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Apple Will Let Rivals Access Tap-to-Pay System

Apple

Apple reportedly offered to let competitors access its tap-to-pay mobile wallet system.

The agreement could mean the end of a European Union antitrust case and help Apple avoid a steep fine, Reuters reported Tuesday (Dec. 12) citing unnamed sources.

The EU last year charged Apple with blocking rival’s access to near-field communication (NFC), the technology powering tap-to-pay systems, thus making it harder for these companies to launch competing services on Apple devices.

The European Commission will likely solicit feedback next month from Apple’s rivals and customers before it decides to accept the tech giant’s offer, the report said.

PYMNTS has contacted Apple for comment but has not yet received a reply.

Both Apple and Google’s use of NFC has drawn the attention of regulators on both sides of the Atlantic.

In September, the Consumer Financial Protection Bureau (CFPB) published a report examining the impact Apple and Google’s outsized market share in mobile device space could have on the growth of open and decentralized banking and payments.

With cash use waning and digital payments increasing, Apple and Google’s dominant market share has “turned them into de-facto gatekeepers around certain mobile-based payment innovations,” PYMNTS wrote, especially NFC technology.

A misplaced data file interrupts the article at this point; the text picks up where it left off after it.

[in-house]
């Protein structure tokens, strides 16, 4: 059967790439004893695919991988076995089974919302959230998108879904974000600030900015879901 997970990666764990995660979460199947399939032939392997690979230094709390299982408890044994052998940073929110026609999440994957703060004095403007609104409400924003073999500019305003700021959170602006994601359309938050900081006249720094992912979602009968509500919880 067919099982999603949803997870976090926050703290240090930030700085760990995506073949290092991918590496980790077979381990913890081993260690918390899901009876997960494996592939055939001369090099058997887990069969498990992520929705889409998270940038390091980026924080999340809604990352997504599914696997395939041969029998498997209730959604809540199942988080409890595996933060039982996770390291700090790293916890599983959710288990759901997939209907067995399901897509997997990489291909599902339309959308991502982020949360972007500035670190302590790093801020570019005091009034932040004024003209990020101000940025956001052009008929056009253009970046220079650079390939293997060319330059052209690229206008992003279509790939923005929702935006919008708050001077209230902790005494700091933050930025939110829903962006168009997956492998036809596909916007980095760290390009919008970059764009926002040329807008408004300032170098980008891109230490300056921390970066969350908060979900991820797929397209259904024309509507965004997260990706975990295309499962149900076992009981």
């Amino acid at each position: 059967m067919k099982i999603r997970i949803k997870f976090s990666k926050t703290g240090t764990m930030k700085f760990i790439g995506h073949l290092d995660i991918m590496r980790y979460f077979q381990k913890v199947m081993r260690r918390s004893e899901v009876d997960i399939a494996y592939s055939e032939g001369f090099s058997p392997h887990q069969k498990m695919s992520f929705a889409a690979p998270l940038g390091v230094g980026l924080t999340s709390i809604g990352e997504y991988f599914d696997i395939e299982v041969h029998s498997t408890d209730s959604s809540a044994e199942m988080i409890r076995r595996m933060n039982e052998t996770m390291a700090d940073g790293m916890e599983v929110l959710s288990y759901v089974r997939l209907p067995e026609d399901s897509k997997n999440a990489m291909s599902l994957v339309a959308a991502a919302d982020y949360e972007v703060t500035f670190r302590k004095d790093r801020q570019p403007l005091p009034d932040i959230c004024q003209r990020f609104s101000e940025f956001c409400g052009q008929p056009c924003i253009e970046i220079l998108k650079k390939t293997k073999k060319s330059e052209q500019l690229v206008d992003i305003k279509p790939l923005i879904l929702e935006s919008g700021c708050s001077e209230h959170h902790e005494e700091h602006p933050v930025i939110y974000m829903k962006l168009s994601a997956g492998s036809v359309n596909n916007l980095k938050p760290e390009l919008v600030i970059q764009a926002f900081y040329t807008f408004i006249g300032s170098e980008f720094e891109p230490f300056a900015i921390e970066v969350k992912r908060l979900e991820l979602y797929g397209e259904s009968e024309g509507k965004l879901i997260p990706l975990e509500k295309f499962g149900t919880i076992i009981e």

CFPB Director Rohit Chopra said at the time that these tech giants have “crept into the payments ecosystem,” and that his agency, the U.S.’s main consumer watchdog, is “carefully evaluating Big Tech’s role.”

“We know that the existing financial market structure is full of chokepoints and toll booths imposed by large firms acting as mini-governments that can privately regulate markets and distort outcomes, particularly when it comes to payments,” Chopra added.

PYMNTS has examined the rise of tap-to-pay in conversations with various industry experts, including PayPal Head of Product for Microbusiness Ed Hallett, who said in June that “tap-to-pay is going to change the payments industry.”

“Looking back 15 years ago, there was an equivalent innovation cycle within card payments around mobile [point of sale (POS)],” he explained. “… You had a real push to unlock large portions of the [small- to medium-sized business (SMB)] space who previously didn’t take card payments. They were now able to provide that capability.”